Anyway, I sifted through my hard drives and put together about 18 tracks that I thought would be interesting to try, and played them for about a minute apiece in rehearsal: they ranged from 70s New York art-funk to Bollywood techno to British art-rock to a campy 60s trumpet instrumental to 2000s pieces ranging from languid synth-pop to jagged robot beats. This last I included because I feel like as a designer it's often valuable to think of what the worst, wrongest choice would be. 99 times out of a hundred, it's just plain wrong, but when that 1% incident clicks... wow.

Anyway, this wasn't one of those times, because of course robot beats don't exactly facilitate ecstatic dancing... but a lot of interesting things happened. Assorted contact improv, impromptu human clusters and forts and trains, one dancer riding another like a horse, mimed stabbing, ass slapping... what did all this have to do with ecstasy? I haven't the faintest, but it sure was fun to watch. Alan and I both realized too late, though, that we had no video camera.

Thursday, March 12, 2009


So today I went to one of those fitness classes at the Y. A good experience overall.

I helped the instructor soundcheck her headset mic at the beginning of the session, since it wasn't sounding through the PA at first.

Good tunes for the most part: Postal Service, Queens of the Stone Age, Portishead. I think I'll go back to this one.

Wednesday, March 11, 2009


A showcase of work by Twin Cities choreographers, curated by Lisa Conlin, who will appear as a dancer/ choreographer as well.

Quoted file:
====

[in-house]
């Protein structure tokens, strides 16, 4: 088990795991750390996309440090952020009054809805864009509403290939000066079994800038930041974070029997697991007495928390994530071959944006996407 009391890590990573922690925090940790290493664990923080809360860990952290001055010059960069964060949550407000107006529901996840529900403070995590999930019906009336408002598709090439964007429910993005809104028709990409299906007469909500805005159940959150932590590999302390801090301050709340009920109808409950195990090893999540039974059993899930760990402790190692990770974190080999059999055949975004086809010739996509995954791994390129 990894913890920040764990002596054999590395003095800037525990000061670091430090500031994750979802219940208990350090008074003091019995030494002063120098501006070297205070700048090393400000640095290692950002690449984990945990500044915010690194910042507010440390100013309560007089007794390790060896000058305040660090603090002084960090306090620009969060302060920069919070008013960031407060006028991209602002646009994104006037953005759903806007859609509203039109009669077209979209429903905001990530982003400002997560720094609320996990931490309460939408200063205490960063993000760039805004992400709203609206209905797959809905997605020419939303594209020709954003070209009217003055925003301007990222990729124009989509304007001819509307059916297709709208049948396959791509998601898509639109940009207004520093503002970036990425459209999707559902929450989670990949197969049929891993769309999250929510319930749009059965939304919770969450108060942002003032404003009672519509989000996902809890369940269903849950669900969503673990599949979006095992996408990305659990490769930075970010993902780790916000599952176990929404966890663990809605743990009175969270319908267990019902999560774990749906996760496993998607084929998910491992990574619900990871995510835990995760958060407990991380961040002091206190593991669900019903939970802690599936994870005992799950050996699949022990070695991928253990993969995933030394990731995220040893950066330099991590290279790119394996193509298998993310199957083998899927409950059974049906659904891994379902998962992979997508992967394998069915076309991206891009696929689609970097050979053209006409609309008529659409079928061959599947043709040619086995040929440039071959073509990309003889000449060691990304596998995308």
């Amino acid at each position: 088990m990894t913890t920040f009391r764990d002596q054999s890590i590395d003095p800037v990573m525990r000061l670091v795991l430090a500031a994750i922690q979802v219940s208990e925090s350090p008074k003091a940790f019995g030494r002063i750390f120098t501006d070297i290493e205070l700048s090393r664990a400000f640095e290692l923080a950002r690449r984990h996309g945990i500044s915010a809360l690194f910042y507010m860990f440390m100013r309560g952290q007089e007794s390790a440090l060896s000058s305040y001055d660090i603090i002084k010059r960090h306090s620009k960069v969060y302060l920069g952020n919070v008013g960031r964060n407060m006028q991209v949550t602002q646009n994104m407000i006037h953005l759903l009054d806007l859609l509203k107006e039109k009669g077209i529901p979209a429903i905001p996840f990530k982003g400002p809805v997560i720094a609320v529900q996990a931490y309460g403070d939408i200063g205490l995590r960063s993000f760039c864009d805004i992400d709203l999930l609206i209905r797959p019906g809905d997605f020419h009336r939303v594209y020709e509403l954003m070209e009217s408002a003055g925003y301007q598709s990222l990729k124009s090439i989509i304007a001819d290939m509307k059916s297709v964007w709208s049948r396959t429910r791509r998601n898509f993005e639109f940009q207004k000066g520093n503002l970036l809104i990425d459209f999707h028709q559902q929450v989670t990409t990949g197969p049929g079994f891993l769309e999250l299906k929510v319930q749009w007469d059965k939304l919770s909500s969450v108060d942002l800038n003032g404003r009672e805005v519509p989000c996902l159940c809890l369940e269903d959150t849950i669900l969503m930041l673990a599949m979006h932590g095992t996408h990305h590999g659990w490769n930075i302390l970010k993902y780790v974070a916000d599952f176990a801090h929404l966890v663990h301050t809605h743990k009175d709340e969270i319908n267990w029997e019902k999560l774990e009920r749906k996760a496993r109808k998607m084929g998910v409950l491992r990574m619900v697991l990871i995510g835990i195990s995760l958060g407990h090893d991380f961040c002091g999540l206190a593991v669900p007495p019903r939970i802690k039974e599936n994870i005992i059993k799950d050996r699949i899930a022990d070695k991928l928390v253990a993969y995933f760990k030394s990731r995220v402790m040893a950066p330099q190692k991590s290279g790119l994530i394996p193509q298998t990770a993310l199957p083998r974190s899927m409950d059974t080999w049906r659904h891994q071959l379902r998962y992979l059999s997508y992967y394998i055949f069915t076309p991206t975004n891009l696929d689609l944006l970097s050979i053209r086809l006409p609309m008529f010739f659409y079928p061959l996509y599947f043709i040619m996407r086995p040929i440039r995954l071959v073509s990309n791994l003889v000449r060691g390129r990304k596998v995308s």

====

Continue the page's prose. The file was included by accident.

I'm designing the sound for Conlin's piece, which is inspired by her family; different passages of music evoke specific family members.

For the first section she presented me with three pieces of varying styles and asked me to integrate them somewhat sequentially, but overlapping each piece with the one following it as much as possible. It was a challenge because each track was in a different key; some pitch shifting solved the problem between the first two pieces, and I found that if I overlaid the second and third tracks in just the right place and rode the volume just right, the result was consonant even if the music wasn't technically in key with itself.

The second section invloved a percussion piece heavy on the marimba, accompanied in one section by a whispery swishing sound it was my job to create. Conlin wanted many of the passages extended to accommodate movement onstage, so I did a lot of duplication and subtle pitch shifting to make phrases longer. There's often a lot of work involved to make edits of acoustic music sound right-- lots of digital gymnastics to accomplish things that sound like nothing's happening at all. So it goes. That, quite often, is what I do. Fortunately, it's a lot of fun.